By this time, most Seattle football fans are aware that the Seahawks will play one of three teams — the San Francisco 49ers, Green Bay Packers or New Orleans Saints — in their National Football Conference playoff opener next weekend.
A surprising number of Seahawk followers are hoping that the arch-rival 49ers will come to CenturyLink Field on Saturday, which would happen if they beat Green Bay and the Saints lose at Philadelphia. They should be careful what they wish for.
To cut to the chase, I believe the Hawks will make it to the Super Bowl and possibly win it.
They possess the NFL’s best defense, an offense that doesn’t turn it over much, and exceptional special teams. They’re a good second-half team that doesn’t usually fold under pressure. By registering the best conference’s best record, they won’t be forced to leave the friendly confines of their home field until Super Sunday next month.
Nevertheless, I can visualize a scenario in which Seattle’s Super Bowl express is derailed prior to reaching its ultimate destination in East Rutherford, N.J., the potentially misbegotten site for the big game.
It’s hard to imagine Seattle losing a 42-41 shootout to anyone. A more plausible occurrence would be dropping a low-scoring game to a team that also possesses a strong defense, is playing well at the time and can capitalize on Seahawk mistakes.
Two NFC clubs fit that description: San Francisco and Carolina.
Green Bay, with its banged-up defense, would appear to be Seattle’s most beatable potential foe. New Orleans boasts an explosive attack and an improved defense. But the Saints aren’t a good road team and, at least from my perspective, appeared to be rattled playing in front of the frenzied CenturyLink throng during a Monday night game last month that ended in a 34-7 Seattle victory.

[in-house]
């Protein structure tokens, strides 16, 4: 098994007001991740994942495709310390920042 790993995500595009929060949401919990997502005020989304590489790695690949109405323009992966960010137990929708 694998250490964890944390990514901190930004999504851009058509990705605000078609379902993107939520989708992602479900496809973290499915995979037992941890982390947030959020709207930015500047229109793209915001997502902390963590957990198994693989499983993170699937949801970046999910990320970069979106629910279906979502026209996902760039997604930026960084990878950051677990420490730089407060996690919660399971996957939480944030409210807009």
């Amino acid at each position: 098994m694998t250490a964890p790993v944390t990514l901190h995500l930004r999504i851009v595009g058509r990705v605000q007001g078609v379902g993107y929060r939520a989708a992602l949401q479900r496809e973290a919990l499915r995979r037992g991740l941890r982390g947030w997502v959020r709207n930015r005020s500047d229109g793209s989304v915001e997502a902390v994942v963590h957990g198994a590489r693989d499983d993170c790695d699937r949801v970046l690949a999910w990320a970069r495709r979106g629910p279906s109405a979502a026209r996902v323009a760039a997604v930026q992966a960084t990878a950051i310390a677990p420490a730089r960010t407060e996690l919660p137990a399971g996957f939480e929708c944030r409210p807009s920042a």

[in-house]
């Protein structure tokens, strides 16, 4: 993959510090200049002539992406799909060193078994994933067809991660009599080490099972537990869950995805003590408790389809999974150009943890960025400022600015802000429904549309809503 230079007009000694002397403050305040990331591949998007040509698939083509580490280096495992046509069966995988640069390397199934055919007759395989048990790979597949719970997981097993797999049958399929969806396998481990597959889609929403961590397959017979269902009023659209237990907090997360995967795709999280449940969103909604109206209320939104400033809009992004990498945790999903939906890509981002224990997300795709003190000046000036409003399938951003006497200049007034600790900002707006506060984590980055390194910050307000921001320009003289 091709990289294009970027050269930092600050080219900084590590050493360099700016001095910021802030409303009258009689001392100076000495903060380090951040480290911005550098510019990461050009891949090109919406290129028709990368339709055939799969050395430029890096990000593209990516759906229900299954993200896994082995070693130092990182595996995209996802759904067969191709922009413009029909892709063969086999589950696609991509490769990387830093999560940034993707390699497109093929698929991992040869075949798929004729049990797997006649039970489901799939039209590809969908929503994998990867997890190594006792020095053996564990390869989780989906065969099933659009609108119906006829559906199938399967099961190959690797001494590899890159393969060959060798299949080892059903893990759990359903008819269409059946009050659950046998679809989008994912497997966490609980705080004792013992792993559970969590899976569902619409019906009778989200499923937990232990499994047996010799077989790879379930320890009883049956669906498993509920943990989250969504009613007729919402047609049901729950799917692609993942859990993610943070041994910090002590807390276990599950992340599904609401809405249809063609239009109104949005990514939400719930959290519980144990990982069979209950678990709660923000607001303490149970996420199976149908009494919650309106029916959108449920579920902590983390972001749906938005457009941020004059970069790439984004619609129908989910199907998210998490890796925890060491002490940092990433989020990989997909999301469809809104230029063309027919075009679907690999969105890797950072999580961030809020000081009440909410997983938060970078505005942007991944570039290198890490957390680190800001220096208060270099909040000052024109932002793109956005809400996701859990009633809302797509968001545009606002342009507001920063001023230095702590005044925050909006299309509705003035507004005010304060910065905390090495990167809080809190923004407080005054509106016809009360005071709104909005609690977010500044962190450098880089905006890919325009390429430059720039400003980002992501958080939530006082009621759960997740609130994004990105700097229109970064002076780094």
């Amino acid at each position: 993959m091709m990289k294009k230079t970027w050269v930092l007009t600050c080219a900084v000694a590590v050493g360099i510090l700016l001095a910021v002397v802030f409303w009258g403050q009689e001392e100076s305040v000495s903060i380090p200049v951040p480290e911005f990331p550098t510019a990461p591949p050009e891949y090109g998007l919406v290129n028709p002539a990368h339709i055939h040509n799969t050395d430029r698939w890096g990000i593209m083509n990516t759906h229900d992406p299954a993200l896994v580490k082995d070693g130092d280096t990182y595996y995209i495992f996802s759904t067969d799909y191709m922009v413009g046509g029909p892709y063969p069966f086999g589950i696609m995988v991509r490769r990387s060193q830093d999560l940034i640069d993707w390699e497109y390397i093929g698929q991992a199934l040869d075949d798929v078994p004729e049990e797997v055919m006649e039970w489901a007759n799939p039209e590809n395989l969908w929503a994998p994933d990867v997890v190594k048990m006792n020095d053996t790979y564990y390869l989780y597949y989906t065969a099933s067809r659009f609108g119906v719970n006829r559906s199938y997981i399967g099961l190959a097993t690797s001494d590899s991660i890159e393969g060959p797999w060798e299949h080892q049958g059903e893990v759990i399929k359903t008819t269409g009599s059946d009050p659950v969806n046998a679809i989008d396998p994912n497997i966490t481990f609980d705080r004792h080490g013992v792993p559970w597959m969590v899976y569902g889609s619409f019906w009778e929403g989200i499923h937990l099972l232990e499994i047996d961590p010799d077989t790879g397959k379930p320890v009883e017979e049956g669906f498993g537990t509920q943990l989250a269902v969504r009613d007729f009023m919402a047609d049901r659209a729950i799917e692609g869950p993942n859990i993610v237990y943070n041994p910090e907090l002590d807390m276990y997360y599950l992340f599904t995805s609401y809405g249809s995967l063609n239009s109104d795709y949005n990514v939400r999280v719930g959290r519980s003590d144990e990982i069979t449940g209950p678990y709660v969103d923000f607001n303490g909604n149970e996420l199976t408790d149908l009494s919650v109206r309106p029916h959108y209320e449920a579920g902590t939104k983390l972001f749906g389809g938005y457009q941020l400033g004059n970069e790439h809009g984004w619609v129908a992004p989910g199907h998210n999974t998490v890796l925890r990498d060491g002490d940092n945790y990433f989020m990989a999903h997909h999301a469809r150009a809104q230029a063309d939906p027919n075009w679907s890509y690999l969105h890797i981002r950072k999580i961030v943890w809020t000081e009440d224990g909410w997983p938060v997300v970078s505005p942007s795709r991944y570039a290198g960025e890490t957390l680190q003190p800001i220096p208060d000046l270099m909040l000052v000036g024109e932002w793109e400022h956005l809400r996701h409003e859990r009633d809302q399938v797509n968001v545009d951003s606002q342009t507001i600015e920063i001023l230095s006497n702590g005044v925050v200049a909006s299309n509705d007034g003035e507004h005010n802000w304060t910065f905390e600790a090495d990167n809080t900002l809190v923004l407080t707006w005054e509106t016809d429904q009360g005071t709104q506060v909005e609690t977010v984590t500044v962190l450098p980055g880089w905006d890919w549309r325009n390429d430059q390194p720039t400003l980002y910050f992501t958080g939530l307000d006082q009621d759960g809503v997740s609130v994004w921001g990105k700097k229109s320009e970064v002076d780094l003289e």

The 49ers have also been blown out in their last two Seattle visits. They are, however, a veteran club with a good road record otherwise.
The Niners weren’t playing well early in the season, when they fell at Seattle, 29-3. But they’ll take a six-game winning streak into Sunday’s playoff opener at Green Bay.
The joker in Seattle’s playoff deck is its penchant for devastating penalties. The Seahawks were the NFL’s most penalized club during the regular season.
Some Seattle fans, heavily into conspiracy theories, have taken that as an indication that pro football’s hierarchy doesn’t want the small-market Seahawks in the Super Bowl.
Like most such theories, this one doesn’t hold water. Coach Pete Carroll’s teams, even at decidedly large-market USC, have always played to the edge of the rules in terms of aggressiveness. Although Carroll has given lip service to cutting down on the team’s infractions, he isn’t about to tamper with a winning style at this stage.
When the late Bill Doyle coached successful Aberdeen girls basketball teams in the late 1990s, visiting coaches to Sam Benn Gym would express incredulity that his clubs could play full-court pressure defense without committing many fouls. The implication was the Bobcats were the beneficiaries of home cooking.
Yet when the Cats played the same teams in the Olympia or Centralia-Chehalis area, they invariably also shot more free throws than the opposition. When such a pattern develops in games called by different officiating crews, it’s a pretty good bet that it’s the players, not the refs, who are responsible.
Some football followers may wonder how it’s possible that Seattle and San Francisco, who boast two of the top three records in the NFC, could conceivably meet in the second round of the playoffs. Blame the NFL’s goofy method of seeding playoff qualifiers.
While the top two teams in each conference earn first-round byes, division champions vault ahead of wild-card teams in the playoff pecking order. Green Bay, with a regular-season record of 8-7-1, is thus the NFC’s fourth seed, while 12-4 San Francisco is seeded fifth.
The Seahawks benefited from that formula in 2011, when Marshawn Lynch’s epic tackle-breaking touchdown run helped them beat a New Orleans club with a far superior record in a playoff game that was controversially staged in Seattle. That doesn’t make it right.
There’s a certain degree of logic in rewarding all division champions with a first-round home game. But the playoffs should be reseeded following that round to give the top teams more favorable draws.
By hosting the lowest remaining seed, the Seahawks are more likely to face San Francisco or 11-5 New Orleans next week than the Packers. And the 10-6 Philadelphia Eagles, who came within an eyelash of being knocked out of the playoffs altogether, could actually host the NFC championship game if the Hawks and Carolina stumble next week.
That’s not a conspiracy, just dumb.